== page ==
No trip to Liverpool would be complete without at least a long slow gaze out to the River Mersey – the gateway to the city’s spectacular UNESCO world heritage waterfront and the lifeblood of the city. Better still, why not take a trip across this iconic stretch of water yourself!
The River gave its name to Merseybeat, the sound developed by the numerous local bands of the sixties, led by the Beatles, which musically announced Liverpool to a global audience. In 1965, one of those groups, Gerry and the Pacemakers, released the top ten single “Ferry Cross the Mersey” – a song that resonates across the river to this day. There was even a musical film of the same name.
Originating at Stockport near Manchester, the Mersey eventually spills out into Liverpool Bay 70 miles further west. At its widest point, near Ellesmere Port, it is three miles wide. The river has the second-highest tidal range in the UK with spring tides of over 8 metres.
A railway tunnel between Birkenhead and Liverpool opened in 1886, whilst two road tunnels pass under the estuary from Liverpool; the Queensway Tunnel, which opened in 1934, connects the city to Birkenhead and the Kingsway Tunnel linking with Wallasey, which came into service in 1971.
The Mersey is a constant hive of activity, frequented by ferries, pleasure boats, cruise liners, and merchant shipping. Twice it’s received visits from the Tall Ships Fleet - in 2008 and 2012. In 2015, the world's largest and grandest ocean liner, the Queen Mary 2, was joined for the first time ever on the River her sister ships, Queen Victoria and Queen Elizabeth for an unprecedented 'dance' in celebration of Cunard's 175th anniversary.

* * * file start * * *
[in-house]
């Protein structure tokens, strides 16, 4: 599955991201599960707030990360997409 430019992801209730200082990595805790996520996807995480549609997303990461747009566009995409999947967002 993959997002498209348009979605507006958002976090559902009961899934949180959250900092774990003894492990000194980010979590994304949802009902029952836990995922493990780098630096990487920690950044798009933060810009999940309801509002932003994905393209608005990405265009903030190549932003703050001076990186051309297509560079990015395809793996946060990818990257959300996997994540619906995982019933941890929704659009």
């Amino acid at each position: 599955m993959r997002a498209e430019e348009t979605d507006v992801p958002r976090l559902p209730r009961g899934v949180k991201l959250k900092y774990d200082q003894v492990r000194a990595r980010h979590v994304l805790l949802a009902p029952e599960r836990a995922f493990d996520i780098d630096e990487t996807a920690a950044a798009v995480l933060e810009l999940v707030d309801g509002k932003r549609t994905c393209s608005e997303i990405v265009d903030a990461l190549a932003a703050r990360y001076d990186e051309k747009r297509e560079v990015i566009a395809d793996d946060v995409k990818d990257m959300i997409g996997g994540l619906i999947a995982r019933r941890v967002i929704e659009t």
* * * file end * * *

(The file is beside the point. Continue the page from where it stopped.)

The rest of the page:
Not surprisingly, The Mersey Ferry itself is one of the city’s major tourist attractions, operating between Pier Head by the iconic Liver Building and Woodside in Birkenhead and Seacombe, a mile away on the Wirral.
There are also a number of 50-minute cruises you can take on the river to marvel at this unrivalled and ever-changing land and seascape. One suggestion would be ‘Snowdrop’, the country’s only operating Dazzle Ferry, specially commissioned to commemorate World War One.
Or combine your trip with a host of visitor attractions along the Liverpool riverside, including The Beatles Story and other attractions at the Albert Dock.
Meanwhile, the River Explorer Cruises include free entry to the fascinating U-boat Story at the Woodside ferry terminal. Another option would be to take a trip into space at Spaceport in Seacombe, which includes its own planetarium.
Further north is the Port of Liverpool, this is an extremely busy operational container port and coupled with the Airport, Manchester Ship Canal, the extensive rail and distribution network including the Mersey Mulitmodal Gateway (Which includes Eddie Stobart’s Port) operations forms Liverpool’s Superport. Only just opened are the two huge cranes capabale of unloading the largest container ships in the world from the two brand new in-river berths.
A few miles south is the distinctive Runcorn bridge a vital link to Cheshire and Manchester via the M56 motorway and which has since being built in the 1960’s exceeded its capacity and therefore a brand new £600milliion pound bridge will be completed in 2017 called the Mersey Gateway.
On and from the Mersey there’s so much to see!